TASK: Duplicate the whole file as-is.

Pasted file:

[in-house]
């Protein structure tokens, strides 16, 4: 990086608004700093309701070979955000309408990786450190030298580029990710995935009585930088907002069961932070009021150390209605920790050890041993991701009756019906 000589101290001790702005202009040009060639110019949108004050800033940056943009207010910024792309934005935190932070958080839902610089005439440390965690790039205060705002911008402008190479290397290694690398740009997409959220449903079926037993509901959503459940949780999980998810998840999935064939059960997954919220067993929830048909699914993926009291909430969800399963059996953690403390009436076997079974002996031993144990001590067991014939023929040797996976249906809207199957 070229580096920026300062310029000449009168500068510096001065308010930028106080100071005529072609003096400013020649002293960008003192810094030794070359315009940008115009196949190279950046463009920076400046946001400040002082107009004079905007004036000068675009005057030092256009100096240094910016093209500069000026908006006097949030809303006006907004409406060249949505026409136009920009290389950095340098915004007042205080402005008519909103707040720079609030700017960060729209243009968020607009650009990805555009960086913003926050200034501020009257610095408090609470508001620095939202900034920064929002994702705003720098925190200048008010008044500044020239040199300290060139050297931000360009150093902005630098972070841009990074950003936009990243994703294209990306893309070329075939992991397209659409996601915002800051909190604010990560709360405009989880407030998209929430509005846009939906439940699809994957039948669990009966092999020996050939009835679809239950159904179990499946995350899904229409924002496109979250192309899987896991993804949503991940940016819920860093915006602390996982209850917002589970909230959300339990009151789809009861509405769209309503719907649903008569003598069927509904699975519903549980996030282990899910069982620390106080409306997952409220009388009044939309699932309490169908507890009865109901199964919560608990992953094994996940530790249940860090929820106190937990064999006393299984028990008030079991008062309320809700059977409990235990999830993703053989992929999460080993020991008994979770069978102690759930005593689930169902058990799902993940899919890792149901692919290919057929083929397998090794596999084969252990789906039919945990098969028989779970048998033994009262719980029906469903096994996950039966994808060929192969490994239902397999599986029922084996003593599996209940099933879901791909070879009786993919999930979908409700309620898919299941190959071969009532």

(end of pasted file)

[in-house]
């Protein structure tokens, strides 16, 4: 990086608004700093309701070979955000309408990786450190030298580029990710995935009585930088907002069961932070009021150390209605920790050890041993991701009756019906 000589101290001790702005202009040009060639110019949108004050800033940056943009207010910024792309934005935190932070958080839902610089005439440390965690790039205060705002911008402008190479290397290694690398740009997409959220449903079926037993509901959503459940949780999980998810998840999935064939059960997954919220067993929830048909699914993926009291909430969800399963059996953690403390009436076997079974002996031993144990001590067991014939023929040797996976249906809207199957 070229580096920026300062310029000449009168500068510096001065308010930028106080100071005529072609003096400013020649002293960008003192810094030794070359315009940008115009196949190279950046463009920076400046946001400040002082107009004079905007004036000068675009005057030092256009100096240094910016093209500069000026908006006097949030809303006006907004409406060249949505026409136009920009290389950095340098915004007042205080402005008519909103707040720079609030700017960060729209243009968020607009650009990805555009960086913003926050200034501020009257610095408090609470508001620095939202900034920064929002994702705003720098925190200048008010008044500044020239040199300290060139050297931000360009150093902005630098972070841009990074950003936009990243994703294209990306893309070329075939992991397209659409996601915002800051909190604010990560709360405009989880407030998209929430509005846009939906439940699809994957039948669990009966092999020996050939009835679809239950159904179990499946995350899904229409924002496109979250192309899987896991993804949503991940940016819920860093915006602390996982209850917002589970909230959300339990009151789809009861509405769209309503719907649903008569003598069927509904699975519903549980996030282990899910069982620390106080409306997952409220009388009044939309699932309490169908507890009865109901199964919560608990992953094994996940530790249940860090929820106190937990064999006393299984028990008030079991008062309320809700059977409990235990999830993703053989992929999460080993020991008994979770069978102690759930005593689930169902058990799902993940899919890792149901692919290919057929083929397998090794596999084969252990789906039919945990098969028989779970048998033994009262719980029906469903096994996950039966994808060929192969490994239902397999599986029922084996003593599996209940099933879901791909070879009786993919999930979908409700309620898919299941190959071969009532």